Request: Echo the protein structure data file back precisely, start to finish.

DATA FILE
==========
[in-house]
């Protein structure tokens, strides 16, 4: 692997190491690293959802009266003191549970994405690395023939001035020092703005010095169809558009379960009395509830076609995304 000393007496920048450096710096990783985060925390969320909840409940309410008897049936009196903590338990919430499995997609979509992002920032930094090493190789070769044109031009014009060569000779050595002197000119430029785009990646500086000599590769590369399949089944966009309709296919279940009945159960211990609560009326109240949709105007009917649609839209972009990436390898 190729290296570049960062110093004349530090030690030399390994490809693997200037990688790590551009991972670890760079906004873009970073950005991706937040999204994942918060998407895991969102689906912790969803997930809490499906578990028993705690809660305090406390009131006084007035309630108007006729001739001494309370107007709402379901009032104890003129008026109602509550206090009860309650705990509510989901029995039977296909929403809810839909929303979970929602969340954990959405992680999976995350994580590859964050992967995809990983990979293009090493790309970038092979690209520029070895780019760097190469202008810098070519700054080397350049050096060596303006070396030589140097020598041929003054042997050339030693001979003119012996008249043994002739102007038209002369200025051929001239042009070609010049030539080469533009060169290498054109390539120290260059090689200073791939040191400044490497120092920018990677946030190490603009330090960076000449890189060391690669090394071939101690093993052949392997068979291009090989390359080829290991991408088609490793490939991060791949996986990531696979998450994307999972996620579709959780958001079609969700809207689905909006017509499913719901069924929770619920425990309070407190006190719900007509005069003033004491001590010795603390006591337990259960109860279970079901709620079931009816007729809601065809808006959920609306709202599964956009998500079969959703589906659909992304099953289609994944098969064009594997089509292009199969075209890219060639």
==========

[in-house]
């Protein structure tokens, strides 16, 4: 692997190491690293959802009266003191549970994405690395023939001035020092703005010095169809558009379960009395509830076609995304 000393007496920048450096710096990783985060925390969320909840409940309410008897049936009196903590338990919430499995997609979509992002920032930094090493190789070769044109031009014009060569000779050595002197000119430029785009990646500086000599590769590369399949089944966009309709296919279940009945159960211990609560009326109240949709105007009917649609839209972009990436390898 190729290296570049960062110093004349530090030690030399390994490809693997200037990688790590551009991972670890760079906004873009970073950005991706937040999204994942918060998407895991969102689906912790969803997930809490499906578990028993705690809660305090406390009131006084007035309630108007006729001739001494309370107007709402379901009032104890003129008026109602509550206090009860309650705990509510989901029995039977296909929403809810839909929303979970929602969340954990959405992680999976995350994580590859964050992967995809990983990979293009090493790309970038092979690209520029070895780019760097190469202008810098070519700054080397350049050096060596303006070396030589140097020598041929003054042997050339030693001979003119012996008249043994002739102007038209002369200025051929001239042009070609010049030539080469533009060169290498054109390539120290260059090689200073791939040191400044490497120092920018990677946030190490603009330090960076000449890189060391690669090394071939101690093993052949392997068979291009090989390359080829290991991408088609490793490939991060791949996986990531696979998450994307999972996620579709959780958001079609969700809207689905909006017509499913719901069924929770619920425990309070407190006190719900007509005069003033004491001590010795603390006591337990259960109860279970079901709620079931009816007729809601065809808006959920609306709202599964956009998500079969959703589906659909992304099953289609994944098969064009594997089509292009199969075209890219060639």